What Is Glossophobia?
Glossophobia is the medical term for the strong fear of public speaking. It is one of the most common phobias: about 75% of the world’s population struggle with this social phobia, or social anxiety disorder, to some extent. According to several surveys, the fear of public speaking is even greater than the fear of death.
Those who suffer from glossophobia tend to experience the classic fight or flight response when speaking in front of a group, even if the group only consists of a few people. They may tremble, sweat, freeze, and so on. As their brains release adrenaline and steroids, their blood sugar levels and heart rates increase. The symptoms are not necessarily limited to during a public speaking event; they can also happen prior to the event, that is, when it is anticipated. While glossophobic people may know that this fear is irrational, they have the least amount of power in controlling their feelings.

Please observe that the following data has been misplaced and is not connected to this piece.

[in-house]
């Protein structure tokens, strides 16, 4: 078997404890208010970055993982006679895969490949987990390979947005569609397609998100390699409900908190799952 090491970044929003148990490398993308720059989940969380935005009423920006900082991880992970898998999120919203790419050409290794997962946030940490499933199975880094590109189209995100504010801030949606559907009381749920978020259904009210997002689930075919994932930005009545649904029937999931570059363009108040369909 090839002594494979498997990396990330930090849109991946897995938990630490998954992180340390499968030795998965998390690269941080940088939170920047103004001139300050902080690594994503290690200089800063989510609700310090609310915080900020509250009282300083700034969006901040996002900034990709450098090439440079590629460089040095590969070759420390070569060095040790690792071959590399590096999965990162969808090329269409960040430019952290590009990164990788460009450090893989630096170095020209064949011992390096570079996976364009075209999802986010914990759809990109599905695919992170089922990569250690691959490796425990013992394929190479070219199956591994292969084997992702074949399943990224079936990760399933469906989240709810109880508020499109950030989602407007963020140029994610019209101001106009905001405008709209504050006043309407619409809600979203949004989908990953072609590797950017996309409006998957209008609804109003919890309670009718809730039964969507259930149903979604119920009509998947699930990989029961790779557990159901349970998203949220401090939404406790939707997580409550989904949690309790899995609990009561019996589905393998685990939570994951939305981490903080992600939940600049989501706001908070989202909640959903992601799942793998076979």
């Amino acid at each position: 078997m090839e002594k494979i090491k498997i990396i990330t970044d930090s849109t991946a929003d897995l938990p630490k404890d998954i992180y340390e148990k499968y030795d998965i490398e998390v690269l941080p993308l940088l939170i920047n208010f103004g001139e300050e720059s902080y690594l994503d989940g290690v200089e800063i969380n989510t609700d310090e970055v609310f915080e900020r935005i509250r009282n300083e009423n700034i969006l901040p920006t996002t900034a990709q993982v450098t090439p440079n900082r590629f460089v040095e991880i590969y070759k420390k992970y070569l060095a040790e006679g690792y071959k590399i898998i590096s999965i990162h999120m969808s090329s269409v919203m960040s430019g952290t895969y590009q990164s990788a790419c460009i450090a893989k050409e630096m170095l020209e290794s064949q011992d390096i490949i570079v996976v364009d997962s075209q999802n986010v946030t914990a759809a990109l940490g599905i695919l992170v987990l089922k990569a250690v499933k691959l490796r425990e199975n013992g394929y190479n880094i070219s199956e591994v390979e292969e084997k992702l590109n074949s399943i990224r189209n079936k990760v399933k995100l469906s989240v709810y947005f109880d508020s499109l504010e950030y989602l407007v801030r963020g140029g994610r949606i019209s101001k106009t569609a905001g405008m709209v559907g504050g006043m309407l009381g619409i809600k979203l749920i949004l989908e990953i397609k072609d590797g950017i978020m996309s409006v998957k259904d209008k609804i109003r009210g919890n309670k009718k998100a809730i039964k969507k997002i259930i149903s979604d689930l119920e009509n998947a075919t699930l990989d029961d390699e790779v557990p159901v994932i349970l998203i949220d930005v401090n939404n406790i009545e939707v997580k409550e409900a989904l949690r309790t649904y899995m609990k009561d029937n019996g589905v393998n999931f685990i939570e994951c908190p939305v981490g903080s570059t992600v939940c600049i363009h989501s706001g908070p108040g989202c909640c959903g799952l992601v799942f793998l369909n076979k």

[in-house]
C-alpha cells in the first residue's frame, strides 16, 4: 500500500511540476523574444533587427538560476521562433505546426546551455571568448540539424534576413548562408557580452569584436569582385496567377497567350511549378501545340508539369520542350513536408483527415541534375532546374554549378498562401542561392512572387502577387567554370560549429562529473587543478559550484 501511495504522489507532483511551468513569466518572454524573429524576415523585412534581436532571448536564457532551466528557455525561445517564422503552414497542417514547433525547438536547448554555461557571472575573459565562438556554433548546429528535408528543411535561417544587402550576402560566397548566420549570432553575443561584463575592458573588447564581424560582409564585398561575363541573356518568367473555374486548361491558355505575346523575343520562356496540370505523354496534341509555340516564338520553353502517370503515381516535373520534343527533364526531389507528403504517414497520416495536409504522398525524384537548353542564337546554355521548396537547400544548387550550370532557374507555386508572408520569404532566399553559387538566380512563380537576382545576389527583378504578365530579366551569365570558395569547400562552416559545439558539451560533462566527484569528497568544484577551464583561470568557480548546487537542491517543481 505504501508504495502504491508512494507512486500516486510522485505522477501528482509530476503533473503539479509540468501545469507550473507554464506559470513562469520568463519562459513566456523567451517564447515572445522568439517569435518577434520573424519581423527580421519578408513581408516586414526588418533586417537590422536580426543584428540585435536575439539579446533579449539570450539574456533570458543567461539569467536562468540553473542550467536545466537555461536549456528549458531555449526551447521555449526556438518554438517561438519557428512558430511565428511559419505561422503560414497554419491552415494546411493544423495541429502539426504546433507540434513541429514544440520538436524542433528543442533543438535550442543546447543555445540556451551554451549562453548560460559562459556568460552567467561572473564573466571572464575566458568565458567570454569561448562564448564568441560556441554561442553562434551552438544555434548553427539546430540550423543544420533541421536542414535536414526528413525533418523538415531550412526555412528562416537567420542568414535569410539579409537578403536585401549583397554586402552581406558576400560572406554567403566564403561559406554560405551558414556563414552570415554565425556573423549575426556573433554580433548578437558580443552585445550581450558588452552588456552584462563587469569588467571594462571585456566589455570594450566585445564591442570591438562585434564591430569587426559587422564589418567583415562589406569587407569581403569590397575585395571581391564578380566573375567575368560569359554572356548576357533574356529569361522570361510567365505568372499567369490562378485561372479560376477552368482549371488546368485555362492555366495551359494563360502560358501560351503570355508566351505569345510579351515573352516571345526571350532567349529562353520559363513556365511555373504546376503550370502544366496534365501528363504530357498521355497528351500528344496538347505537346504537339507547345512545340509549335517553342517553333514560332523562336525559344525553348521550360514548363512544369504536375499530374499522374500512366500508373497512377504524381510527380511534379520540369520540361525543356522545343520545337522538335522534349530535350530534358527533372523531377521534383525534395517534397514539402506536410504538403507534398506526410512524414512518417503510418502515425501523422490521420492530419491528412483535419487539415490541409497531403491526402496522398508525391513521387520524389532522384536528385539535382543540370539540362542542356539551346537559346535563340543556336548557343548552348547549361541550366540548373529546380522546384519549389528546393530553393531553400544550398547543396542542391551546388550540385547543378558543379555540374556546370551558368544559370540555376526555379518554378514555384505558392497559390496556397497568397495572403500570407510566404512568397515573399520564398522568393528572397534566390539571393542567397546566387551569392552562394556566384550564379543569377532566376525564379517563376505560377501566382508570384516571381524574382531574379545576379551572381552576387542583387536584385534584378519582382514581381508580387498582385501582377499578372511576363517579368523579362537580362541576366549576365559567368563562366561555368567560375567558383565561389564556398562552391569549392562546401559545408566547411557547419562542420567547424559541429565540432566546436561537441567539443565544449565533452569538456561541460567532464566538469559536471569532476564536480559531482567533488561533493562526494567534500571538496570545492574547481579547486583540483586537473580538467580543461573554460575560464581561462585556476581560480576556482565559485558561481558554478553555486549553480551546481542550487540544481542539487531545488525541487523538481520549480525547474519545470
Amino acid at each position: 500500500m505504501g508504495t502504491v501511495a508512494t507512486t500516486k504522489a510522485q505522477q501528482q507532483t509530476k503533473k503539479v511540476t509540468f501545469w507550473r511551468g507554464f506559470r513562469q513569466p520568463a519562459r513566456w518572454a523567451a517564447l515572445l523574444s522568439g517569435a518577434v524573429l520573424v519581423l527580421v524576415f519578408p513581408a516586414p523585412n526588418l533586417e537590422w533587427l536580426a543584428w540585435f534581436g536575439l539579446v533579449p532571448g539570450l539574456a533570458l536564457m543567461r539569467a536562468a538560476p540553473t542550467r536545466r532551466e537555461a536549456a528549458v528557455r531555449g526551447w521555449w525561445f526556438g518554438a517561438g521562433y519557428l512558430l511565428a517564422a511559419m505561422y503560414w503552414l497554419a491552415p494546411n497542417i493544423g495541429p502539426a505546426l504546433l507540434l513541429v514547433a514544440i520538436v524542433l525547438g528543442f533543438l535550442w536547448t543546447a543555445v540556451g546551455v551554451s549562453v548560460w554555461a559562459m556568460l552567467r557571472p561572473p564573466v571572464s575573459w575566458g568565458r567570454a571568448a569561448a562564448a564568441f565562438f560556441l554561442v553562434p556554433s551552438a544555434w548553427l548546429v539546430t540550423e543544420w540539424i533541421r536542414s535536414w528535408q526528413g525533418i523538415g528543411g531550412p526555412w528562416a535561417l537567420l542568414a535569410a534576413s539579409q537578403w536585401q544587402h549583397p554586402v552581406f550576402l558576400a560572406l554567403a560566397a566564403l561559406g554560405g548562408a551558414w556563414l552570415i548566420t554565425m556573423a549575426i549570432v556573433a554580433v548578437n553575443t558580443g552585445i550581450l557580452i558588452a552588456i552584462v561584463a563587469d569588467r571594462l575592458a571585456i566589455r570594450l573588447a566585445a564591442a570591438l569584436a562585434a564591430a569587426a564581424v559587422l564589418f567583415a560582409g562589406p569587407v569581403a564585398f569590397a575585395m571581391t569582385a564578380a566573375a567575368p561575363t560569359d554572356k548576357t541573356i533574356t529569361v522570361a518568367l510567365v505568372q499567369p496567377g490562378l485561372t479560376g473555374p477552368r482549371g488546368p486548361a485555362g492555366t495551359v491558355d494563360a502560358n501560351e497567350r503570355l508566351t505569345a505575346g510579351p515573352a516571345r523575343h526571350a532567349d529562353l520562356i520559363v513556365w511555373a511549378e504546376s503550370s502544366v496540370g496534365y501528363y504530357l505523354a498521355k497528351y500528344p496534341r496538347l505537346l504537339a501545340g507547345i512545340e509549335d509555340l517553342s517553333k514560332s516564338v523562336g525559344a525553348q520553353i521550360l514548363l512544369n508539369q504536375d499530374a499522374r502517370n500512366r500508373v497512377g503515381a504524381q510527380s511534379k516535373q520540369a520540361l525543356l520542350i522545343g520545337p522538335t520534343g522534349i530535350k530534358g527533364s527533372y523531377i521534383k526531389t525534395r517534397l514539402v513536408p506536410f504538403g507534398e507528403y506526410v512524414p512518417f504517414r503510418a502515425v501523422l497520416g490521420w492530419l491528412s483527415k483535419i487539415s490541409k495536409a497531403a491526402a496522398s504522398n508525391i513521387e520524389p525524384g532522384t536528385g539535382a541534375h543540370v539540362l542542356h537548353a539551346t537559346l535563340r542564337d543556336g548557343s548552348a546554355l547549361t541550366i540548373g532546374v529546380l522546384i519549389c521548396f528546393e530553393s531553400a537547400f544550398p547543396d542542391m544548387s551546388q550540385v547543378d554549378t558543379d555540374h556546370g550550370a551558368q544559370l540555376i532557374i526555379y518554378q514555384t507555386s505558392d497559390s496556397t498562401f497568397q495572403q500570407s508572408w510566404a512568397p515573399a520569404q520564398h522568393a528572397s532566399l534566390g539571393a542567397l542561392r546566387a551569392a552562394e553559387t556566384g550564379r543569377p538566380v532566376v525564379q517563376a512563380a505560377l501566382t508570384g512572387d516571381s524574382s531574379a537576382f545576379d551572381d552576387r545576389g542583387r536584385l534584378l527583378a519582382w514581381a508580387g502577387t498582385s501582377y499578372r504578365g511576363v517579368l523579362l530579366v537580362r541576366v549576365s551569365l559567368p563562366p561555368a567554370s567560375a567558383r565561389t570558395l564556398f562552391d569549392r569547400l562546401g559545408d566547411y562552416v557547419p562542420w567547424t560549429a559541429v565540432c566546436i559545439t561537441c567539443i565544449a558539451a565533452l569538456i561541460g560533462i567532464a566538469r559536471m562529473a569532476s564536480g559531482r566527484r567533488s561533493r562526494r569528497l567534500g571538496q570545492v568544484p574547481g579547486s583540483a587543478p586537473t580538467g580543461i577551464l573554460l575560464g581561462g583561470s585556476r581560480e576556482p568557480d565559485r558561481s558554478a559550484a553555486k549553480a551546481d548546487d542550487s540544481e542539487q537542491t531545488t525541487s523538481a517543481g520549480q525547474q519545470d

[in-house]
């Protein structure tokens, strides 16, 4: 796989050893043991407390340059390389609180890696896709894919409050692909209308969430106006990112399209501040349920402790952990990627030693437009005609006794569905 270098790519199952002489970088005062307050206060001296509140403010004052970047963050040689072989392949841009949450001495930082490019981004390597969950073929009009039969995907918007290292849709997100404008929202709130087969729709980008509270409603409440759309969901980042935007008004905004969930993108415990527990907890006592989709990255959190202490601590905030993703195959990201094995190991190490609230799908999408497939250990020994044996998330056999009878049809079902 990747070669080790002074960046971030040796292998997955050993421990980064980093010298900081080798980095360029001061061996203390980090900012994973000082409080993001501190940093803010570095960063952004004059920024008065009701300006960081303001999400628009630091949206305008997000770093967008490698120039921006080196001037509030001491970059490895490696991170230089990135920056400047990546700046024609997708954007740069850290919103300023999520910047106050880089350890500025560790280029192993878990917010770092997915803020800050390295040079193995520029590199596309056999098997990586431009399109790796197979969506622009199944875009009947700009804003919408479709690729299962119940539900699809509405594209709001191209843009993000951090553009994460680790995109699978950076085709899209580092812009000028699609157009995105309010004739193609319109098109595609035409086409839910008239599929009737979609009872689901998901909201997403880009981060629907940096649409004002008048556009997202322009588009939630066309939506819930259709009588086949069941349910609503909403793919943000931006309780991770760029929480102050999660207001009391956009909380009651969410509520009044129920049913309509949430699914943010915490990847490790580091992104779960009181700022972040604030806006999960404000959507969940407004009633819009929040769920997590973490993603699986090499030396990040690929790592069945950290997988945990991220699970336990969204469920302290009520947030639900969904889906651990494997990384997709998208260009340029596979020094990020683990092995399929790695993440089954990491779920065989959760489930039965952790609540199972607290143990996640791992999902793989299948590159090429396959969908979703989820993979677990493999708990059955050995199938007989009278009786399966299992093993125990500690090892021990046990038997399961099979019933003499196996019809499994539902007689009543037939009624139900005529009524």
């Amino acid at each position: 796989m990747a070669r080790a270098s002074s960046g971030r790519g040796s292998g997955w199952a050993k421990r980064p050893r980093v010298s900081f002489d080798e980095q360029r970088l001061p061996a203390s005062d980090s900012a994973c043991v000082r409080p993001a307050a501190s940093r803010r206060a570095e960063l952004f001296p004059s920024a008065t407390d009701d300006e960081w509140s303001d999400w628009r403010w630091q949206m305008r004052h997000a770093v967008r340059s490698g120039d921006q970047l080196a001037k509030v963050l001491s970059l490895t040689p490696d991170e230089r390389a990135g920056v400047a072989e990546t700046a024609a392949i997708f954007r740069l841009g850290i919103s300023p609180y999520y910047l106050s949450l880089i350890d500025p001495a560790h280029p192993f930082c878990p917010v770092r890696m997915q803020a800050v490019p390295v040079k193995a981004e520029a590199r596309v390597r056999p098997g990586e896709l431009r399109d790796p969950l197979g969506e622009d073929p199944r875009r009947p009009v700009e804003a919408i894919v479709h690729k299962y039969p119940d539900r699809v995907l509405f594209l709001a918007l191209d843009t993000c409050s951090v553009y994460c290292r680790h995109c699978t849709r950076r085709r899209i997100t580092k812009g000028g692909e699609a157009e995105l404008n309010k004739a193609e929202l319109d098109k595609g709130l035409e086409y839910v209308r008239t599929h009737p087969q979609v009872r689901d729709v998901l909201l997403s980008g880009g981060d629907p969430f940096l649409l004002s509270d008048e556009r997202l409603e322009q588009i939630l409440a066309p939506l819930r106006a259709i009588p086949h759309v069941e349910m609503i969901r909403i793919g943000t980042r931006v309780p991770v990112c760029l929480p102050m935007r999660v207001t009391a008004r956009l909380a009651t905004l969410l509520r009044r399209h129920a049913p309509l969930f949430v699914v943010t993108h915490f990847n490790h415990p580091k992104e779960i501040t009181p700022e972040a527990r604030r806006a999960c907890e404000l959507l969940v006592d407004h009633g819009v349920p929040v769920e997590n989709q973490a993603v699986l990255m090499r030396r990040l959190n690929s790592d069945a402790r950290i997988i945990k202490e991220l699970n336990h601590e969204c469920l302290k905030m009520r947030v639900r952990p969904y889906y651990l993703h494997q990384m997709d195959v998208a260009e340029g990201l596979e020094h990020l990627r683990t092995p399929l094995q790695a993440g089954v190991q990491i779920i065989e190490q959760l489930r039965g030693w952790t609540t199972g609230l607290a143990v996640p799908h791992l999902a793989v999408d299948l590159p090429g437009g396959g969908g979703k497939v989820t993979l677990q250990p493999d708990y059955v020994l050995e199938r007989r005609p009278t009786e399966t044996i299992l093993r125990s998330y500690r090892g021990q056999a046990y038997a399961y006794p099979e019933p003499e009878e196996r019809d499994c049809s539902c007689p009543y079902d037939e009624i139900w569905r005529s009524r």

The exact cause of glossophobia is still unclear. However, genetic factors often play a huge role. Like many other phobias, glossophobia is more common in people who carry the corresponding characteristic from their families. Individuals with a family history of glossophobia or any similar fear may exhibit the symptoms when the fearful gene is activated. Certain traumatic events can also lead to glossophobia. You probably suffer from glossophobia and have a strong fear of being judged, embarrassed, or rejected because at some point in your life, you’ve experienced distressful situations, such as an unpleasant presentation you’ve given. Such events might not appear intense when they occur, but they can have a long-lasting impact. Another possible factor is education. Less educated people in general are more likely to feel uncomfortable with taking the stage. In one poll, 52% of respondents with a high school diploma or less expressed a fear of public speaking, compared to only 24% of college graduates. The consequence is that a glossophobic person is likely to deliberately avoid any public speaking scenarios.
Writer: Zijing Sang
Editor: Sophia Hon